TPWD publication LF D0200-520, edited by Rebecca Schumacher  

 

Did you know the greatest cause of species decline is loss of habitat (or living space)? An effective wildlife habitat will provide three basic needs – food, shelter and water in a way that wildlife can readily use and easily access. By providing the basics, in a diverse and well-planned manner, you will make your garden more attractive to native wildlife, even in urban environments. 

Every organism needs a unique combination of food, water and habitat if it is to survive and reproduce. If any one of these elements is lost, the organism either leaves the area or dies. Since different species need different combinations of food, water and space, it is a rare site that does not support some kind of organism. Those organisms that are able to use the greatest variety of food, water and types of living spaces are called generalists. They tend to be widespread and numerous. 

Generalists are able to handle moderate changes in their environment. Specialists are organisms that have very specific living requirements. They are often very successful at making use of something in their environment that other organisms do not or cannot use. Most specialists are found in very limited areas. Their numbers may be large where they are found but a loss of any part of their unique habitat causes a rapid decline in their population. Endangered species are usually specialists.

Where do humans come into this picture? 

Humans are able to alter their environment more than any other organism. In doing so, they produce even more habitat suitable for themselves. Needless to say, humans are generalists. They eat many different kinds of food and live in many different kinds of habitat. 

Humans alter their environment in ways to make life more comfortable for themselves and to supply their own needs for food, water and living space. For example, prairies are cleared for farms that produce food. Forests are cut for wood products and additional living spaces. Rivers are dammed for water, flood control and the production of electricity. Wetlands are drained for farmlands and the construction of roads and homes. Mountains are mined for their minerals. All of these changes have impacts on the other organisms that share those spaces and get their food and water from them. Often, in the process of creating more habitat, humans alter the environment enough to eliminate the food, water or living spaces needed by other organisms to survive. Knowledge is the key to understanding habitat and each of us has our own part to play in protecting and restoring habitat to its former diversity.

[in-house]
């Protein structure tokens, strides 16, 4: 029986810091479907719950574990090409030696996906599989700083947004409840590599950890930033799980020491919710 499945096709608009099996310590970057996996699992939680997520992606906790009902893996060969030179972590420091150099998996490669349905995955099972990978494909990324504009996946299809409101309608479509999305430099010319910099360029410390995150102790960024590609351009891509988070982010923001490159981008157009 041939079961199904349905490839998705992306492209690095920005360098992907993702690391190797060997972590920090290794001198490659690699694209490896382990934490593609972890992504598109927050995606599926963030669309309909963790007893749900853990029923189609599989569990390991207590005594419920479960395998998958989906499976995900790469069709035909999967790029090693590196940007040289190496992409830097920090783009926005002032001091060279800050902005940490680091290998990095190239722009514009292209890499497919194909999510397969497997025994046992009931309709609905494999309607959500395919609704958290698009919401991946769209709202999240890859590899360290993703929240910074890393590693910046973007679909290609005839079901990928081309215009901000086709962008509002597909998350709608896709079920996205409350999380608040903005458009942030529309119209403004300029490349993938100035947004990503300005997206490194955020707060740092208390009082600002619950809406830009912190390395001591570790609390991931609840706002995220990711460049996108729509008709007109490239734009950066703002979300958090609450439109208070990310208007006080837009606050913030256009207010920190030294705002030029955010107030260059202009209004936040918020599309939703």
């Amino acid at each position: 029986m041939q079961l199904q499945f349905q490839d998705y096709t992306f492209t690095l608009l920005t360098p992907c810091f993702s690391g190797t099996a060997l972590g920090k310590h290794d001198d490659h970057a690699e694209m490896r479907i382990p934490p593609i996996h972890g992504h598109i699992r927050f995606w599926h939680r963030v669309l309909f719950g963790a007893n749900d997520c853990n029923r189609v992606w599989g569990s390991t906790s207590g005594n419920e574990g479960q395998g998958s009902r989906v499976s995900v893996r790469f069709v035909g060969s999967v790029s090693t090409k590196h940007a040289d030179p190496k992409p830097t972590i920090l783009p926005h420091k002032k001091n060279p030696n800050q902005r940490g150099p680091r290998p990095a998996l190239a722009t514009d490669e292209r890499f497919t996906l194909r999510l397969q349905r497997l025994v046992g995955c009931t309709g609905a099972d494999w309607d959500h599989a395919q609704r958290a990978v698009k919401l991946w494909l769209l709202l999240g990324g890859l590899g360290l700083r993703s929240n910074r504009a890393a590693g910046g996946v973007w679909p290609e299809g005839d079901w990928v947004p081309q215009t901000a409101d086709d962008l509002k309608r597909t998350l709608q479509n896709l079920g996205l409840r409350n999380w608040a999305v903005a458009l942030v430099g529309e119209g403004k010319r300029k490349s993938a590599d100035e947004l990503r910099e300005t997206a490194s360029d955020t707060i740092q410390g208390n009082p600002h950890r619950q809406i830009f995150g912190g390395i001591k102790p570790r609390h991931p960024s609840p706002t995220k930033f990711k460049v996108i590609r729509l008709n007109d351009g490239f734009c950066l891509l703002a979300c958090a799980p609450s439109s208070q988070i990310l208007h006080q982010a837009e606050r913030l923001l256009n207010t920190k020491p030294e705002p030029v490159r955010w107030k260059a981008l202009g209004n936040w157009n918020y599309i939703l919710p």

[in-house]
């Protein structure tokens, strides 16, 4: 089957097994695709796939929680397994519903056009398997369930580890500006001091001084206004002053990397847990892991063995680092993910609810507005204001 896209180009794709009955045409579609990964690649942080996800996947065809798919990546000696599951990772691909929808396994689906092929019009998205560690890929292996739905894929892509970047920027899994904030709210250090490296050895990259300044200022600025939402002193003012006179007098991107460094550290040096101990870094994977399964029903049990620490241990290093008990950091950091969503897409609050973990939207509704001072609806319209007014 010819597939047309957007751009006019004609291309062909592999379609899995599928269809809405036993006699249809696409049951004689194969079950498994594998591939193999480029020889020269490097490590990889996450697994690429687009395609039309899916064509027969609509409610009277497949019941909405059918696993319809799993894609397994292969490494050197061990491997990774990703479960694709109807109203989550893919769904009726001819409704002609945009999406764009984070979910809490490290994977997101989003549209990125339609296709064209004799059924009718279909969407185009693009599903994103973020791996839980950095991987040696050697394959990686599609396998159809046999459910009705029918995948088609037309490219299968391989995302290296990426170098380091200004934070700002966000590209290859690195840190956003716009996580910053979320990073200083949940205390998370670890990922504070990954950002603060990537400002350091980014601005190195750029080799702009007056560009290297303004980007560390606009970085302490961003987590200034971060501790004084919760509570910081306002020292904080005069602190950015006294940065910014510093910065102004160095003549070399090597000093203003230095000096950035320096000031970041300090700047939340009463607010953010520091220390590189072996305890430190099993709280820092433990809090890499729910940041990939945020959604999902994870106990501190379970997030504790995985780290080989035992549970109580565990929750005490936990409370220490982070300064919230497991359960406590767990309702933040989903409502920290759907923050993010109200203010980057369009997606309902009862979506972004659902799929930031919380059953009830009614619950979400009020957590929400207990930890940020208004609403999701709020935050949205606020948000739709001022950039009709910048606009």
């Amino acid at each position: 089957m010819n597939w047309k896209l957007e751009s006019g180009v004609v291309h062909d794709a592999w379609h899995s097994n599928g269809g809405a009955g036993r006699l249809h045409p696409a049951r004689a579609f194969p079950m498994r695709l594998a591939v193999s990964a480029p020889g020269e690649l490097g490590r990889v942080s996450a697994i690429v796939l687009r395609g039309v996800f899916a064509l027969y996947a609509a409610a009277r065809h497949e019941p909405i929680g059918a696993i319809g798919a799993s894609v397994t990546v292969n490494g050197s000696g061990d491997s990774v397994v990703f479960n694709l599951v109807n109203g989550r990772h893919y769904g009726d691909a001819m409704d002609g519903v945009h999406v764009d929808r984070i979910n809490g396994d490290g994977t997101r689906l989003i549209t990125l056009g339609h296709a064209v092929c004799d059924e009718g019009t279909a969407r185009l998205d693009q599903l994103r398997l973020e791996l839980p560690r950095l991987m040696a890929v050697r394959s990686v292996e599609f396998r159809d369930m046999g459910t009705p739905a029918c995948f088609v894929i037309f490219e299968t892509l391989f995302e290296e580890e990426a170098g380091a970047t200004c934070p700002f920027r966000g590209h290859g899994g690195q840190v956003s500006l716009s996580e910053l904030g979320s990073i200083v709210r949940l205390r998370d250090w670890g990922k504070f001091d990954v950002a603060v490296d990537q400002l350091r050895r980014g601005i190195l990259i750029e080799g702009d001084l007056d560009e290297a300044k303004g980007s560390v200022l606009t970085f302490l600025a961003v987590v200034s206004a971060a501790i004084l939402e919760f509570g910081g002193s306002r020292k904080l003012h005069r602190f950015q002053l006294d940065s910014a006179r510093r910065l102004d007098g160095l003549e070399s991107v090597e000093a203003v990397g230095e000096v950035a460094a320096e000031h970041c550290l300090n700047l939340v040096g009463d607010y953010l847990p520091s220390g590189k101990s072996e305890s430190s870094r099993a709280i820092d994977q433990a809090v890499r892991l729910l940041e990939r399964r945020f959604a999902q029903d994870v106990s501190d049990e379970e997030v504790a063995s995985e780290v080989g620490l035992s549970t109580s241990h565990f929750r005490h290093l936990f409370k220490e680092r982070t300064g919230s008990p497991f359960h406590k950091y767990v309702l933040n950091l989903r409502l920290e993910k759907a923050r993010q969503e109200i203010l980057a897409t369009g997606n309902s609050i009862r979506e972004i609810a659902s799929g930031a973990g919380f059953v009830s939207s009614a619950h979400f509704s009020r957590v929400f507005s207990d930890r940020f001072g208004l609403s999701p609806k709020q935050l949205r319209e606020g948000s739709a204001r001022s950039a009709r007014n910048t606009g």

One way you can make a difference and enjoy more urban wildlife, is to plan a wildscape certification for your yard. Plants provide both food and shelter requirements for wildlife. Since wildlife thrives in the presence of plants they have adapted to, native plants are encouraged in the Wildscapes program. Properties applying for certification must ensure that at least 50 percent of the plants used in their landscaping are native to Texas. Select plants for their food value as well as plants that will grow to different heights and density. This layering effect will allow wildlife to select areas they find most comfortable. Shelter may also include nest boxes, brush piles, rock piles, toad houses and other shelter projects. 

More information is available at http://www.tpwd.state.tx.us/huntwild/wild/wildlife_diversity/wildscapes/wildscape_certification.phtml .

Do you think nature should be part of our everyday life, not just somewhere to go on the weekends?  

You are invited to attend the free, open-to-the-public, monthly program on the fourth Monday of the month at 7 p.m. at the Red Oak Library, 200 Lakeview Pkwy. in Red Oak. 

For more information on the Indian Trail Master Naturalist Chapter, contact the Texas A&M AgriLife Extension Service at 972-825-5175, email at information@itmnc.com  or visit  http://txmn.org/indiantrail/.